Holy Downsizing, Bishops!
Judging by what Catholic News Service reported the other day in a piece by Jerry Filteau, it looks as if the most draconian route is being taken -- a drastic slashing which would reduce the number of standing committees from the current 35 to 14, eliminate the 16 ad hoc committees and slim the Conference's Administrative Committee from 50 members to 34.
Of course, it gets difficult when one realizes that it's not about the committees per se -- it's not an esoteric belief that there are simply too many of them, and it often seems as if every bishop is the chair of something or other -- but the lay staffing of these committees. Fewer committees will almost inevitably mean fewer staff, if the proposals as written are adopted.
Remember well, though, this is the USCCB: no proposal is adopted verbatim. Ever. Keeping that in mind, they'll be discussed at the summer meeting, which begins ten days from today in Los Angeles.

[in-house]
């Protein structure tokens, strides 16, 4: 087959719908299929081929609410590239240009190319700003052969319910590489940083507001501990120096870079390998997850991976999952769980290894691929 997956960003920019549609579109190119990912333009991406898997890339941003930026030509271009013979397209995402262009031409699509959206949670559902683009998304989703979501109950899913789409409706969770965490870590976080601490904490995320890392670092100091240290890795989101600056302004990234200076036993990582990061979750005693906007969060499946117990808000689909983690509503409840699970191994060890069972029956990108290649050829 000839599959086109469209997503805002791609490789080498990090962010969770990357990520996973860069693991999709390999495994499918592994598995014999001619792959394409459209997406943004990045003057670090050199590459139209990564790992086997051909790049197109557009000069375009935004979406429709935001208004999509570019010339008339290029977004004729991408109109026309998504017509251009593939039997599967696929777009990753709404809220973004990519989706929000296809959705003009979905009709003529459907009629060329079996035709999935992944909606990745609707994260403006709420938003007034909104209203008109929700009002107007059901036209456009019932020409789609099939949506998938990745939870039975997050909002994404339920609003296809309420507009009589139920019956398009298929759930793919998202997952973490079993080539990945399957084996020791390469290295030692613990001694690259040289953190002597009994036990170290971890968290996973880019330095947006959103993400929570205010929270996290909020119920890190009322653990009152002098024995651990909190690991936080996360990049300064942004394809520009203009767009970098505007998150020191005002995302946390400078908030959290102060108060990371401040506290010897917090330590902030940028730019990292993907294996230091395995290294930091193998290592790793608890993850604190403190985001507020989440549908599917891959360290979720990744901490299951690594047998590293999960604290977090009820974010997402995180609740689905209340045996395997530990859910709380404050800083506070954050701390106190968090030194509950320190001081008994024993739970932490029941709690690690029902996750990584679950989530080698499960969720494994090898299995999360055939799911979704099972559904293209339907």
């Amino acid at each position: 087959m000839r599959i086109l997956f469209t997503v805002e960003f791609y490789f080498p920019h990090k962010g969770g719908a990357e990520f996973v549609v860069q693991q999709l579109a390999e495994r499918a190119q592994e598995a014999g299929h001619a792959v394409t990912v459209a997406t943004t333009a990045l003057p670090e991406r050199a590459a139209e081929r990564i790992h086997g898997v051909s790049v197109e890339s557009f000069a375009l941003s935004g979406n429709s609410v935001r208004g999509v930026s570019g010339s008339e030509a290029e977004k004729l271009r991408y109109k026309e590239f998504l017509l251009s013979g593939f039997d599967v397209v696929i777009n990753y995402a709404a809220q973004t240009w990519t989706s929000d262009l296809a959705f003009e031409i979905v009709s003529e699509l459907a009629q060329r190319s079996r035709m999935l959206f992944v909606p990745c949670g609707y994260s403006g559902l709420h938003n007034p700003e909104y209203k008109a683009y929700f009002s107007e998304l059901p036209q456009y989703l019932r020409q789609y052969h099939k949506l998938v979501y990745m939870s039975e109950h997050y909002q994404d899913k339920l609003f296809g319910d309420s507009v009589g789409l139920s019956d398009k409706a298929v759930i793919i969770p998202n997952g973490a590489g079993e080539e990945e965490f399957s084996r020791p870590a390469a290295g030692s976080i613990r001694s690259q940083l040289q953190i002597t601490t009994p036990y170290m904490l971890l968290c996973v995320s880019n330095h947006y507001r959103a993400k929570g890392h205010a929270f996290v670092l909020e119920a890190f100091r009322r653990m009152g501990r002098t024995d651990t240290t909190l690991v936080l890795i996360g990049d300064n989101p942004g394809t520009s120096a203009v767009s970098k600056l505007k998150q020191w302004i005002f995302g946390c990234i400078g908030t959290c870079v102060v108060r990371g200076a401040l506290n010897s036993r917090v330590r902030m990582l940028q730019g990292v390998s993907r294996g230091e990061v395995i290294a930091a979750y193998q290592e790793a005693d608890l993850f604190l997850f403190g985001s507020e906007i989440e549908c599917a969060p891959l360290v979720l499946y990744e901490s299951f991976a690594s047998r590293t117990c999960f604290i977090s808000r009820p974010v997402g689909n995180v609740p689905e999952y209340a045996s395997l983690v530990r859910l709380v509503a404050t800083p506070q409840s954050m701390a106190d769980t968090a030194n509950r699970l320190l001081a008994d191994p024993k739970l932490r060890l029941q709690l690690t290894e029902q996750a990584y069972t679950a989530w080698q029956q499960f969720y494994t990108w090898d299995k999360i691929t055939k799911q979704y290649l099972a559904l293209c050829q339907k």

The products of that discussion will likely come up for a first vote, which is expected at the USCCB's November meeting, to be held this year in Baltimore.
Among the proffered consolidations reported by CNS:
- Collapsing five committees -- "vocations, priestly formation, diaconate, consecrated life, and priestly life and ministry" -- into a single committee for Clergy and Religious Life, which would also include the ad hoc for Bishops' Life and Ministry and the former committees (to be made boards) for the North American College and the American College at Louvain;
- A combined Committee for Catechesis and Catholic Education to replace "catechesis, evangelization, education and world mission"
- Amalgamating all the national collections -- e.g. Retired Religious, Catholic Communications Campaign, Campaign for Human Development, Catholic Relief Services, etc. etc. etc. etc. -- under a single committee oversight.
- Your beloved BCL (Bishops Committee for the Liturgy) would be rechristened the (serene and kindly) Committee for Divine Worship, also picking up the work of the ad hocs on "national shrines, the charismatic renewal, and church stewardship."
There is more, of course, but it'd bore you to tears.
Keep an eye on this -- as many of you know, nothing can be stickier than tinkering with a well-established machine.